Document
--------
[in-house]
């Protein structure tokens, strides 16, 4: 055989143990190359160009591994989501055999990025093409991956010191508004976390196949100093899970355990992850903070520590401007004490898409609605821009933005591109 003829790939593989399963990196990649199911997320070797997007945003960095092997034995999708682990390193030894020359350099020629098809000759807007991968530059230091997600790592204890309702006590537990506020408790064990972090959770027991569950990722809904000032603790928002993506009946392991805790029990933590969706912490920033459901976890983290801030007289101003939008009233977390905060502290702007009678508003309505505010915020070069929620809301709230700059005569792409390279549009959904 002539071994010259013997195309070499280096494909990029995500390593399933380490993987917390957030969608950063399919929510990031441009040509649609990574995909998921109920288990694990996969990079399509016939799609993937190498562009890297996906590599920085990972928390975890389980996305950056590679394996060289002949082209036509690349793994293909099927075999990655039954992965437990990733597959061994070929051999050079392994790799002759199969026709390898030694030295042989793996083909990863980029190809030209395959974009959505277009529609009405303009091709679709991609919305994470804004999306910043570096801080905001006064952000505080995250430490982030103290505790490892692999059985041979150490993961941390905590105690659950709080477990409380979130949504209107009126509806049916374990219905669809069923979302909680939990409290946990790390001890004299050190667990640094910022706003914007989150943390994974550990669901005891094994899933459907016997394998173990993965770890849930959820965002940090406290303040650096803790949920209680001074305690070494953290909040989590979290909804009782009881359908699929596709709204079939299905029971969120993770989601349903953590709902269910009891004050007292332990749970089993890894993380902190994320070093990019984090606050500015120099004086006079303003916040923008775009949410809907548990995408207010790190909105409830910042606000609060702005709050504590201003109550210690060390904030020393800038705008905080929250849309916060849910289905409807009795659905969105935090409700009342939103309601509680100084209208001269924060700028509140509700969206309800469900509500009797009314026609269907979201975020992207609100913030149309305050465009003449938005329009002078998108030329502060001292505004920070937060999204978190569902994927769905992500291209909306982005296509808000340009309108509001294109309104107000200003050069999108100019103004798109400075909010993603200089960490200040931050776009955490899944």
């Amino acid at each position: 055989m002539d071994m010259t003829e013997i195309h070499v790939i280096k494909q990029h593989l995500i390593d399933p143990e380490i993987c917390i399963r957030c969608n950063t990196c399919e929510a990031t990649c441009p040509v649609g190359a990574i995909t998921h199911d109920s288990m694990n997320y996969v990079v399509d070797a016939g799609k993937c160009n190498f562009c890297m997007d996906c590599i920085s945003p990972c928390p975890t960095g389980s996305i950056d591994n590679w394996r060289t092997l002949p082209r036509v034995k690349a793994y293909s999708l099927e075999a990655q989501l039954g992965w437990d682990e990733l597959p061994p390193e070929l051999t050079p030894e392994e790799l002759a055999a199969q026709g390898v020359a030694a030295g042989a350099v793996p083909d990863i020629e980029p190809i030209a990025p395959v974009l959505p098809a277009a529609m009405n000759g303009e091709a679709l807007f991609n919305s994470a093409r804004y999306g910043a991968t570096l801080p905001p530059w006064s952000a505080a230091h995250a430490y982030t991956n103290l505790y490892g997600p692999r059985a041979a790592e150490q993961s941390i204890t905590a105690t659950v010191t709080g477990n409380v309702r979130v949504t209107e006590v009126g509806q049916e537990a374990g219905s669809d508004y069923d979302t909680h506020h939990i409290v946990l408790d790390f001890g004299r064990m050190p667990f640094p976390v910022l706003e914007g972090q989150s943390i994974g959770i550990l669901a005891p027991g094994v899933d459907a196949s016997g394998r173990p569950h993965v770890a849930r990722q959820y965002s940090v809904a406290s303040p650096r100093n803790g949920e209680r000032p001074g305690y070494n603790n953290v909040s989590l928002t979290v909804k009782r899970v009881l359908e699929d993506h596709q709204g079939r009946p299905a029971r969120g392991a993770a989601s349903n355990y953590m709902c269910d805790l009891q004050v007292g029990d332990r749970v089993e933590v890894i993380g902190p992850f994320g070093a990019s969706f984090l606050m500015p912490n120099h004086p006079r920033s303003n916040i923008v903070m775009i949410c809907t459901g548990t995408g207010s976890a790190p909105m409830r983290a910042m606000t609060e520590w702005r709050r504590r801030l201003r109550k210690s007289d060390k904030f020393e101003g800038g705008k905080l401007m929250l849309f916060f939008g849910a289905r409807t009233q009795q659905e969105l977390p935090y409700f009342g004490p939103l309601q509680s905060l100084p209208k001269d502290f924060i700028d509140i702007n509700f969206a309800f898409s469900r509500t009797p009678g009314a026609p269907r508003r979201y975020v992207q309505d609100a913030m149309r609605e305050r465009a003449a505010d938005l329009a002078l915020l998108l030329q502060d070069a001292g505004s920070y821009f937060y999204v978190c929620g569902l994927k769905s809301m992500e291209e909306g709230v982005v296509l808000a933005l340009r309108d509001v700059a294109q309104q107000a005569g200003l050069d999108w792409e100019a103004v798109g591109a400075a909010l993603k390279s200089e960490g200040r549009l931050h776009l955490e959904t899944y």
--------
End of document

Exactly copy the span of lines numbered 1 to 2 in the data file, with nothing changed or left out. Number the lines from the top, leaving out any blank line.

[in-house]
């Protein structure tokens, strides 16, 4: 055989143990190359160009591994989501055999990025093409991956010191508004976390196949100093899970355990992850903070520590401007004490898409609605821009933005591109 003829790939593989399963990196990649199911997320070797997007945003960095092997034995999708682990390193030894020359350099020629098809000759807007991968530059230091997600790592204890309702006590537990506020408790064990972090959770027991569950990722809904000032603790928002993506009946392991805790029990933590969706912490920033459901976890983290801030007289101003939008009233977390905060502290702007009678508003309505505010915020070069929620809301709230700059005569792409390279549009959904 002539071994010259013997195309070499280096494909990029995500390593399933380490993987917390957030969608950063399919929510990031441009040509649609990574995909998921109920288990694990996969990079399509016939799609993937190498562009890297996906590599920085990972928390975890389980996305950056590679394996060289002949082209036509690349793994293909099927075999990655039954992965437990990733597959061994070929051999050079392994790799002759199969026709390898030694030295042989793996083909990863980029190809030209395959974009959505277009529609009405303009091709679709991609919305994470804004999306910043570096801080905001006064952000505080995250430490982030103290505790490892692999059985041979150490993961941390905590105690659950709080477990409380979130949504209107009126509806049916374990219905669809069923979302909680939990409290946990790390001890004299050190667990640094910022706003914007989150943390994974550990669901005891094994899933459907016997394998173990993965770890849930959820965002940090406290303040650096803790949920209680001074305690070494953290909040989590979290909804009782009881359908699929596709709204079939299905029971969120993770989601349903953590709902269910009891004050007292332990749970089993890894993380902190994320070093990019984090606050500015120099004086006079303003916040923008775009949410809907548990995408207010790190909105409830910042606000609060702005709050504590201003109550210690060390904030020393800038705008905080929250849309916060849910289905409807009795659905969105935090409700009342939103309601509680100084209208001269924060700028509140509700969206309800469900509500009797009314026609269907979201975020992207609100913030149309305050465009003449938005329009002078998108030329502060001292505004920070937060999204978190569902994927769905992500291209909306982005296509808000340009309108509001294109309104107000200003050069999108100019103004798109400075909010993603200089960490200040931050776009955490899944």